Over the summer I built an entirely new WR115 course which focuses more on teaching students genre, multimodal composition, technological adeptness, and composing for a real audience.
This section of the course will have students focusing in closely on the role of place in the development of self-identity. It’s my hope that by having students focus on a more personal topic than I’ve used to frame WR115 in previous iterations of the course, students will be able to more deeply connect to the course and will naturally want to invest more time and energy in their work because they will get to focus on a place that is really meaningful to them.
During the first few weeks of the term we will engage with a variety of texts including essays, StoryCorp videos, articles, and online photography collections. These texts all connect the author’s identity to place in some way and students will write critical responses to these texts that help them better understand how the author is connecting space and self-identity. We will also discuss these texts together in class with a focus on more deeply understanding the rhetorical strategies the authors are using when they are composing these texts and how these rhetorical strategies differ across genre.
During the remainder of the course students will turn their attention to Historypin, an online archive whose focus is telling the “stories” of specific places. Students will spend a few weeks deeply engaging with collections already posted on Historypin, familiarizing themselves with the platform, and discussing how we will use the platform in a slightly different way to meet our needs in this course. Then each student will be asked to compose their own Historypin collection focused on a specific place that is significant to their sense of self-identity. So, for example, a student might compile a collection of images and written text that help the reader understand the significance of their grandmother’s dining room table to their self identity. Another student might focus their collection on the town in which they grew up and explain how this place helped them form their sense of self identity. Or an international student might focus on their country of origin, using images and texts to demonstrate to the reader how this nation helped form their identity.
The two major overall goals in the course are to help students strengthen their critical thinking skills and to help them more fully understand the choices and moves used to develop successful texts in various genres for various audiences.
I had the unexpected surprise/pleasure of being allowed to participate in a pilot for course-embedded tutoring in this class. This type of tutoring is something I’ve long felt we should be doing at Lane and it was delightful to work with Allie Crawford, one of my former students, in this course. Her work as a course-embedded tutor greatly strengthened the overall quality of the class and provided extra support to students who needed assistance but may not have been willing to ask their instructor for help, ensuring their success in the course. A good number of students who took this class will be continuing on in WR121 with me and Allie, who will do course-embedded tutoring in 121 next term.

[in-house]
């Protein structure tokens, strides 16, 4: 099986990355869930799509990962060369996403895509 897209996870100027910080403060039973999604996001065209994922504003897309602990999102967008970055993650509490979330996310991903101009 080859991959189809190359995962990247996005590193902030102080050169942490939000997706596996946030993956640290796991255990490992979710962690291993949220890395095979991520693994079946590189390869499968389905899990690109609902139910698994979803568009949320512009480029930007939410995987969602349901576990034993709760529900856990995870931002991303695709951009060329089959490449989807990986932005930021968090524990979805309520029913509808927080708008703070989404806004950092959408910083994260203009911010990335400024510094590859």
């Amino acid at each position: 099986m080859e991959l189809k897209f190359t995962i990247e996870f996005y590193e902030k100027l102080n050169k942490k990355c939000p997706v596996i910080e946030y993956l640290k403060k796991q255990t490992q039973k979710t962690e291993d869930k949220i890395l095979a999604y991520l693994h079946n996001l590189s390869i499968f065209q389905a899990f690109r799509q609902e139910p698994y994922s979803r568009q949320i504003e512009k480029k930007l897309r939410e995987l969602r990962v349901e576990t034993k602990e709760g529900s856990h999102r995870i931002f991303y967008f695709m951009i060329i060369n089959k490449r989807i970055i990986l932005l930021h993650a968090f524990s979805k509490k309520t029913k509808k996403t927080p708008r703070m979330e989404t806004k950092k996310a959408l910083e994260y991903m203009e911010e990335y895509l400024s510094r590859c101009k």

For a brand new iteration of a course, this class was quite successful overall. While many students showed initial reluctance about the amount of technology and different platforms integral to the course, by the end of the term most students were able to appreciate these components and how they were vital to the overall design of the course and, by extension, to student learning in the class. Allie’s work with individual students and in the context of class time helped enable students to more deeply understand how and why these technological components were important.
Historypin proved less problematic than expected and for the most part students were able to easily access, navigate, and create on the site. Many of their projects demonstrated the true potential of this platform in the context of the course and convinced me that it’s worth using the platform in future iterations of the course despite its limitations and issues.
Looking back at the work students in this course produced over the term and their end of term evaluations leads me to believe this was the most successful WR115 course I’ve taught to date at Lane. I saw tremendous amounts of growth in students ability and willingness to think critically and especially to critically engage with ideas almost across the board. Nearly all the students in the section also left the class much more aware of the function and importance of the Writing/Rhetorical situation and how to function more effectively as a writer in various writing situations.
One thing I want to be sure to spend more time on the next time I teach this course are topics around digital rhetoric. While we certainly discussed many of these topics in this section–metadata, Creative Common Copyright, visual literacy, privacy, etc–I feel as though I need to find a way to cover these topics with more depth next time I teach the course.